I’ve said enough, so I shall stop here.
I’d like to say a little more about Professor Coyne’s objection to the doctrine of Divine simplicity:
How is a bodiless mind able to create a universe “simple”? And how can God twiddle every electron, know everyone’s thoughts, see the future, and uphold everything, by being “simple”?
I can see where Coyne is coming from here, and I would agree that his objection has some force: the notion of an utterly simple mind is a highly counter-intuitive one, given that all the minds we know of appear to either be, or be dependent on, complex entities such as brains, which store information. Instead of trying to imagine how a simple Mind might think (which we can’t), I believe it would be better to simply point out that the cosmological argument merely rules out certain kinds of complexity in an Ultimate Explanation for everything. In particular, an Ultimate Explanation cannot be something that can fall apart; hence it cannot be made up of parts which are capable of decomposing – e.g. quantitative, spatio-temporal parts. The argument cannot establish any more than that, and if someone wanted to propose (for argument’s sake) that an Ultimate Explanation might contain parts which are integrated in such a way that they cannot disintegrate, then as far as I can tell, such a position would be perfectly consistent with the cosmological argument. Such a position would neatly side-step the problem of how an utterly simple Mind could process information.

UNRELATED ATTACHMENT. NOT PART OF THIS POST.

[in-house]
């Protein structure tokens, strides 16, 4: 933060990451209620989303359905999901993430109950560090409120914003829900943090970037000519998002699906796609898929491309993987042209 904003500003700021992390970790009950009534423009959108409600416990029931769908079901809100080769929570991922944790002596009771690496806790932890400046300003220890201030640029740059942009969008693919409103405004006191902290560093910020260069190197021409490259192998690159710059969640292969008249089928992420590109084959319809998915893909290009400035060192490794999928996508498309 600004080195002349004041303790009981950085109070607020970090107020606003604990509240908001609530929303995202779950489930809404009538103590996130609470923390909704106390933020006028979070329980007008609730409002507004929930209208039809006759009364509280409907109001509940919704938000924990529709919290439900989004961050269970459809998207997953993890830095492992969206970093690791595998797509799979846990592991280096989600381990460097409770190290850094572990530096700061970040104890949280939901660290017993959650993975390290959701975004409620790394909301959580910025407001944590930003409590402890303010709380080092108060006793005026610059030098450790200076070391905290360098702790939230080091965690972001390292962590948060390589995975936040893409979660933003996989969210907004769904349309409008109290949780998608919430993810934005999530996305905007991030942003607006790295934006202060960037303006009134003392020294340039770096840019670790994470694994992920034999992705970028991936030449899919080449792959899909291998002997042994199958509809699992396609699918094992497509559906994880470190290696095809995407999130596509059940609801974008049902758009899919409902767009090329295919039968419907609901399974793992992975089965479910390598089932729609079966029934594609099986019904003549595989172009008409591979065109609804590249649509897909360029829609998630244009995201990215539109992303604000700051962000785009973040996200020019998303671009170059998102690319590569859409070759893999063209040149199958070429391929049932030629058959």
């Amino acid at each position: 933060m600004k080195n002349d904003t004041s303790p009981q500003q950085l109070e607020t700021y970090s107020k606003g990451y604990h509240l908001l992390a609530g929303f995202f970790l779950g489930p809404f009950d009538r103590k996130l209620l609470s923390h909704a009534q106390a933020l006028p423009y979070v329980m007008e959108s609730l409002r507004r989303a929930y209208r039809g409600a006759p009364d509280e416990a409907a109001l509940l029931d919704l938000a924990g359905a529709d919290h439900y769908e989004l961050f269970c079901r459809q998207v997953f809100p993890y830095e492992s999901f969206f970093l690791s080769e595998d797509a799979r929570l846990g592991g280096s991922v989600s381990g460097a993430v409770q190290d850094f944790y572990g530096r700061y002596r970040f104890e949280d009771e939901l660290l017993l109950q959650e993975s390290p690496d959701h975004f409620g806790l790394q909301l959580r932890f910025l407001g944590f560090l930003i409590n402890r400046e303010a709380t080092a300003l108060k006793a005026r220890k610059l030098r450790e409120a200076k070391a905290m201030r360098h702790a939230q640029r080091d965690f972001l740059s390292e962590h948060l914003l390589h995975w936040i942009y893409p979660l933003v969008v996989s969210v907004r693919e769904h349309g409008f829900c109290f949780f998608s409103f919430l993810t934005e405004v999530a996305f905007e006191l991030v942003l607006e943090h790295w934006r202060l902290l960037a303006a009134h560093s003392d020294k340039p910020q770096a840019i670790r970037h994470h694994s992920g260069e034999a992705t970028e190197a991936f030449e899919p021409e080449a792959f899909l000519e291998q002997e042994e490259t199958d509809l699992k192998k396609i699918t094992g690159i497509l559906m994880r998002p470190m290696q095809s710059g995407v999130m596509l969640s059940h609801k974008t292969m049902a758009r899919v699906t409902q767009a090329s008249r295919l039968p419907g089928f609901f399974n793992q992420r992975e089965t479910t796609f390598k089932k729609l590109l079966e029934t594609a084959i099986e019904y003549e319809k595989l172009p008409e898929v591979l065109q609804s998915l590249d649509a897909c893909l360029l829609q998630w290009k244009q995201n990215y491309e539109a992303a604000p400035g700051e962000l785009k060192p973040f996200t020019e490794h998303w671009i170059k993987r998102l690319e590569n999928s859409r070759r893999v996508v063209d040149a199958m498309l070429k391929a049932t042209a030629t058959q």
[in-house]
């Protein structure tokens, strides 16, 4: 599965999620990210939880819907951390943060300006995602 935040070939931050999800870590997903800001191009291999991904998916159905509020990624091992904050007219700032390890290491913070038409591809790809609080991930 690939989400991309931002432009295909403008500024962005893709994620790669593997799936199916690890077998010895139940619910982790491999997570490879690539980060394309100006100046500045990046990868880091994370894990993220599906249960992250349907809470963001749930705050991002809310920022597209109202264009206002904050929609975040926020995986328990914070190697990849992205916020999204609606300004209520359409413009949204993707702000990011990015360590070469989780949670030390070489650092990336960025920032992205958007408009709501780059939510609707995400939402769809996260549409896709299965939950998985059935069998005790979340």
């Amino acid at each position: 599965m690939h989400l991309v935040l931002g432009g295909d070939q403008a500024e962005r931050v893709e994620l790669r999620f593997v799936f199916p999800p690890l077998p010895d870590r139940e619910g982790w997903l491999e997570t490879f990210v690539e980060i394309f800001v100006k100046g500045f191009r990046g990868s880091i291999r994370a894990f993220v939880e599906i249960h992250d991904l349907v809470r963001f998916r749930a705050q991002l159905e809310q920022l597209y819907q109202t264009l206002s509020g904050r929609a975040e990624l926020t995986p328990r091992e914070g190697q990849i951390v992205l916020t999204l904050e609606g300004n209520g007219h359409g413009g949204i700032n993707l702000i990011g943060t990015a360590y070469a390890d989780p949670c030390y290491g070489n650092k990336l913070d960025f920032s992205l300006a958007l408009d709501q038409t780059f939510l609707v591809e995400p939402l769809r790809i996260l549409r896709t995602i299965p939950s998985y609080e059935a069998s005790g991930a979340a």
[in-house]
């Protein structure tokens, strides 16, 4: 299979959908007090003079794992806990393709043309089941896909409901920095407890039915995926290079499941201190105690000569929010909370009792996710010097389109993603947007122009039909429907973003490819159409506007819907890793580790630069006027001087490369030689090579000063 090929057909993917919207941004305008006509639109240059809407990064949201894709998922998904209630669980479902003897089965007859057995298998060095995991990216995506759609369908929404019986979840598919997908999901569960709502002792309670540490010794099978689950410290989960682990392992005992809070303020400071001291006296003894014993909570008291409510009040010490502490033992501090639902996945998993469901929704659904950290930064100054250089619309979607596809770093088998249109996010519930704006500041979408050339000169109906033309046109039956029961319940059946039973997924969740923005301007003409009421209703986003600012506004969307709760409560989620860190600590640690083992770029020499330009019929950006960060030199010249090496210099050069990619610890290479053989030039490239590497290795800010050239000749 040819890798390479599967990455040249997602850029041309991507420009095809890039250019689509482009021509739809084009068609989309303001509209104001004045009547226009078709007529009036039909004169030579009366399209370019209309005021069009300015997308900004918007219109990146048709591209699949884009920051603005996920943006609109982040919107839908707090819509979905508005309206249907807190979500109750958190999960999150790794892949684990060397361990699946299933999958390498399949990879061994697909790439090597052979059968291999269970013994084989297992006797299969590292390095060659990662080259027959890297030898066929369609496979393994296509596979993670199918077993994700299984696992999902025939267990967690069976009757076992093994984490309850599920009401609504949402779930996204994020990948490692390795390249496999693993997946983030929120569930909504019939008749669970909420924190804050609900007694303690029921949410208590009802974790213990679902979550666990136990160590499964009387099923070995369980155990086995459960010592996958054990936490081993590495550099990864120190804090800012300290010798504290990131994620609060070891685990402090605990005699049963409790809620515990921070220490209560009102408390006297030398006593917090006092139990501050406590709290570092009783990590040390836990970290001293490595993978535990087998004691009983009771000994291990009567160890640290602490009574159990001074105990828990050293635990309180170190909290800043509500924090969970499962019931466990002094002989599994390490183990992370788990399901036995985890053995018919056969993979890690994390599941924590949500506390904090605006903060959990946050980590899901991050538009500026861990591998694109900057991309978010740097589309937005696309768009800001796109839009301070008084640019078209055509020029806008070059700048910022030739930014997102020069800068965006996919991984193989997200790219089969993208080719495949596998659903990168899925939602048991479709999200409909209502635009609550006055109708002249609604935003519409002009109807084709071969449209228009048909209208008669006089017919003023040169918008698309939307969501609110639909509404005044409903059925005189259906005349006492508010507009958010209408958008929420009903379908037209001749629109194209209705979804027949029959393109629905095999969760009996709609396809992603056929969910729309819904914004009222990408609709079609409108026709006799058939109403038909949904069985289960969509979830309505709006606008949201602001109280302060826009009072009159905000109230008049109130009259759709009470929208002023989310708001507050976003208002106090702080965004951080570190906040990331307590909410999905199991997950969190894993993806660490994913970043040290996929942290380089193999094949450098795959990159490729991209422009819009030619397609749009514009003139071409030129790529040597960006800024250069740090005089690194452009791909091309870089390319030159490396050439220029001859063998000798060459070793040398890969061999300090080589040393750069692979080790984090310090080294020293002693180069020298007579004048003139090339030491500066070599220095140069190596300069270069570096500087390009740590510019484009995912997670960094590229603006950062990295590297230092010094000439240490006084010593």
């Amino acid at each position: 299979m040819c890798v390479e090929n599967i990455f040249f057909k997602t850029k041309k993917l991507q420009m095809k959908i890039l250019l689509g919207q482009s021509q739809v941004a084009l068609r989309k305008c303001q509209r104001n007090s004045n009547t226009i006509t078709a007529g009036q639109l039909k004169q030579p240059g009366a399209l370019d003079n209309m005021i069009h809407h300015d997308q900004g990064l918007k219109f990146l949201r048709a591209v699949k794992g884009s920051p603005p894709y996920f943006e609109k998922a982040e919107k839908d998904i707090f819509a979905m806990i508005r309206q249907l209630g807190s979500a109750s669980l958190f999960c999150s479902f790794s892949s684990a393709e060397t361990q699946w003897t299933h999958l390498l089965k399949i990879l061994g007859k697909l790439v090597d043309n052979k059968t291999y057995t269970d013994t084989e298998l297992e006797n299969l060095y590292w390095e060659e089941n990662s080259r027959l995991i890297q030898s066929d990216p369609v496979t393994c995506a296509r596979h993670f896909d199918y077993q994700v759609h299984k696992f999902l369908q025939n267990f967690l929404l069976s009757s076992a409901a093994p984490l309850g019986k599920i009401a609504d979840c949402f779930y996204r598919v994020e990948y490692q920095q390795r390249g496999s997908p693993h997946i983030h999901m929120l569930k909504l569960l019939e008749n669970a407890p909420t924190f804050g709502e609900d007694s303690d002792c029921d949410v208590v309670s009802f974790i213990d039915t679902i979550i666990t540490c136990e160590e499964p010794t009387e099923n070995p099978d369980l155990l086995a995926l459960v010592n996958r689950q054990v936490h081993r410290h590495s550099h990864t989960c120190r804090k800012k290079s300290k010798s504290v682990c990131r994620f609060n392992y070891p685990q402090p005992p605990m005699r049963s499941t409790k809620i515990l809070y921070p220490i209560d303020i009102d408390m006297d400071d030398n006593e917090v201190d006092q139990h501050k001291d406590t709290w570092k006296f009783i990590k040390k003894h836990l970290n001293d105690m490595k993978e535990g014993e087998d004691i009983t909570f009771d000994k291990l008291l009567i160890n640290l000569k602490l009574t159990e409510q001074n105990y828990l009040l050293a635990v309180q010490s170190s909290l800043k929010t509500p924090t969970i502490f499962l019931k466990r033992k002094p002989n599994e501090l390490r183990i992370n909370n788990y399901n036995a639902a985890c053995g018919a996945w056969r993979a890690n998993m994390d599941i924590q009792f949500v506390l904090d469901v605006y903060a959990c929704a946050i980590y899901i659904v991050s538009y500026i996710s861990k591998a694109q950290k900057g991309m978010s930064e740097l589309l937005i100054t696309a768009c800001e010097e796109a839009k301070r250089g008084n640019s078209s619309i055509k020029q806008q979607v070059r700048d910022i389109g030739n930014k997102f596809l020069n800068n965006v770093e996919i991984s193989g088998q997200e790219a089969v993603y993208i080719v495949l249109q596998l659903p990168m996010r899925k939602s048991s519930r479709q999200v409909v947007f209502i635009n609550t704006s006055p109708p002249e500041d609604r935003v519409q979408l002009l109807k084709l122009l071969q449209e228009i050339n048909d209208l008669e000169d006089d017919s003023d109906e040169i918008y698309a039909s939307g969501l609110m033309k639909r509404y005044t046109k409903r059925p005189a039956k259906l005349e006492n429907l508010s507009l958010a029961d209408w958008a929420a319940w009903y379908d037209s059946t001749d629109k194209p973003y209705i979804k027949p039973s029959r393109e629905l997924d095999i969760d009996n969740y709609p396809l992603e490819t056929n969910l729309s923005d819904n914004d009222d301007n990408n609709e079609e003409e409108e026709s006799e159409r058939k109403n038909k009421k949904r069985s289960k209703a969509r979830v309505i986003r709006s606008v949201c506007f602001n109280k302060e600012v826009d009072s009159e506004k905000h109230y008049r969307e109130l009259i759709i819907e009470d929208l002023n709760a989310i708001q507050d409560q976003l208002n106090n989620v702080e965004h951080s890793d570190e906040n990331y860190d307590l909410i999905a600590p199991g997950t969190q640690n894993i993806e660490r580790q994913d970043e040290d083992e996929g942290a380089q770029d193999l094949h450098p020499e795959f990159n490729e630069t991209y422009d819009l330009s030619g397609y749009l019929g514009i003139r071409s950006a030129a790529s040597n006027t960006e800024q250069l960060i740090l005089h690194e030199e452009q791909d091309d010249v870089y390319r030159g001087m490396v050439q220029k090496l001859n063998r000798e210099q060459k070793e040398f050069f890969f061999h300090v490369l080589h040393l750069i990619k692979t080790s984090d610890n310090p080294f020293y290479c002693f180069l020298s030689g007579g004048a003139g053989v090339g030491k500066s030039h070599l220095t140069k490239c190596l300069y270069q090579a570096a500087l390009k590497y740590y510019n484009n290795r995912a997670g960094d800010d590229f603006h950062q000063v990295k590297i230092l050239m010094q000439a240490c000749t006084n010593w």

Regarding the problem of evil, I would like to close by quoting some remarks made by Professor William Dembski in his 2010 debate with Christopher Hitchens:
The problem of evil still confronts theists, though not as a logical or philosophical problem, but instead as a psychological and existential one. The problem of evil can therefore be reformulated as the following argument:
Premise 1: Since God is good, he wants to destroy evil.
Premise 2: Since God is all-powerful, he can destroy evil.
Premise 3: Evil is not yet destroyed.
Conclusion: Therefore God will eventually destroy evil.
As time-bound creatures, our problem here is with the word “eventually.” We want to see evil destroyed right now. And because we don’t see it destroyed right now, and thus experience the suffering that evil invariably inflicts, we are tempted to doubt God’s existence and goodness. Our challenge, therefore, is to continue trusting God until evil is destroyed.
An excellent contemporary defense of the cosmological argument can be found in Professor Koons’ 1996 article, A New Look at the Cosmological Argument. I would also commend Job Opening: Creator of the Universe—A Reply to Keith Parsons (2009) by Professor Paul Herrick.
What do readers think of the cosmological argument? And are the counter-arguments marshaled by Coyne persuasive ones? Comments are welcome.